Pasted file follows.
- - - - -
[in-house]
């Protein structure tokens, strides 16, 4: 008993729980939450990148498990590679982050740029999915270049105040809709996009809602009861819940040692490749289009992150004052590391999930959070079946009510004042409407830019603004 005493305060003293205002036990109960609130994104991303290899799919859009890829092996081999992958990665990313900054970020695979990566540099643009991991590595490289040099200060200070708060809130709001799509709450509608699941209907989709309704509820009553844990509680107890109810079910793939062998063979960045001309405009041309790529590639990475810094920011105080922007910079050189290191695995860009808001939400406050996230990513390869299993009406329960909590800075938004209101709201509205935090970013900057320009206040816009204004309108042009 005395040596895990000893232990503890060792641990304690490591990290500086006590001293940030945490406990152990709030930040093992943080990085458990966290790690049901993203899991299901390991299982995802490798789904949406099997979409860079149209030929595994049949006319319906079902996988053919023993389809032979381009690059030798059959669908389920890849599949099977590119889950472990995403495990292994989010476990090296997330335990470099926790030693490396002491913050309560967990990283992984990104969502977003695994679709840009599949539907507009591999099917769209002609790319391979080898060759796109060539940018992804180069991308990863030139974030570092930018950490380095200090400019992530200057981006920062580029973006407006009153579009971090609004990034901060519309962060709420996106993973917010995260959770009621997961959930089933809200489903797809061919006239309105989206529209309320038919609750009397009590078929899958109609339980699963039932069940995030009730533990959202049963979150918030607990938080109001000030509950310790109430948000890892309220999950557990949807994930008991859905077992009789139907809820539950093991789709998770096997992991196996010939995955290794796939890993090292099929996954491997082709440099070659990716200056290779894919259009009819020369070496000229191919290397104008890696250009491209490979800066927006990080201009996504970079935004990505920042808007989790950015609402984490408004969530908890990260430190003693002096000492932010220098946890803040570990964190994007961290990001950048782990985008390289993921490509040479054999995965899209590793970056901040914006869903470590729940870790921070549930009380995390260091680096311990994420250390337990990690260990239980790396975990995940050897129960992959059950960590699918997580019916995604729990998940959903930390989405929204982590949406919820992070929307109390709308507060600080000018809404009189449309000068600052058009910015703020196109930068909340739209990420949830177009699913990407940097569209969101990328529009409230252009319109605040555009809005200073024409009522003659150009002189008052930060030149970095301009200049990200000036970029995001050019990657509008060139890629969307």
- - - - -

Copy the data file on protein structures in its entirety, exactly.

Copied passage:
[in-house]
């Protein structure tokens, strides 16, 4: 008993729980939450990148498990590679982050740029999915270049105040809709996009809602009861819940040692490749289009992150004052590391999930959070079946009510004042409407830019603004 005493305060003293205002036990109960609130994104991303290899799919859009890829092996081999992958990665990313900054970020695979990566540099643009991991590595490289040099200060200070708060809130709001799509709450509608699941209907989709309704509820009553844990509680107890109810079910793939062998063979960045001309405009041309790529590639990475810094920011105080922007910079050189290191695995860009808001939400406050996230990513390869299993009406329960909590800075938004209101709201509205935090970013900057320009206040816009204004309108042009 005395040596895990000893232990503890060792641990304690490591990290500086006590001293940030945490406990152990709030930040093992943080990085458990966290790690049901993203899991299901390991299982995802490798789904949406099997979409860079149209030929595994049949006319319906079902996988053919023993389809032979381009690059030798059959669908389920890849599949099977590119889950472990995403495990292994989010476990090296997330335990470099926790030693490396002491913050309560967990990283992984990104969502977003695994679709840009599949539907507009591999099917769209002609790319391979080898060759796109060539940018992804180069991308990863030139974030570092930018950490380095200090400019992530200057981006920062580029973006407006009153579009971090609004990034901060519309962060709420996106993973917010995260959770009621997961959930089933809200489903797809061919006239309105989206529209309320038919609750009397009590078929899958109609339980699963039932069940995030009730533990959202049963979150918030607990938080109001000030509950310790109430948000890892309220999950557990949807994930008991859905077992009789139907809820539950093991789709998770096997992991196996010939995955290794796939890993090292099929996954491997082709440099070659990716200056290779894919259009009819020369070496000229191919290397104008890696250009491209490979800066927006990080201009996504970079935004990505920042808007989790950015609402984490408004969530908890990260430190003693002096000492932010220098946890803040570990964190994007961290990001950048782990985008390289993921490509040479054999995965899209590793970056901040914006869903470590729940870790921070549930009380995390260091680096311990994420250390337990990690260990239980790396975990995940050897129960992959059950960590699918997580019916995604729990998940959903930390989405929204982590949406919820992070929307109390709308507060600080000018809404009189449309000068600052058009910015703020196109930068909340739209990420949830177009699913990407940097569209969101990328529009409230252009319109605040555009809005200073024409009522003659150009002189008052930060030149970095301009200049990200000036970029995001050019990657509008060139890629969307």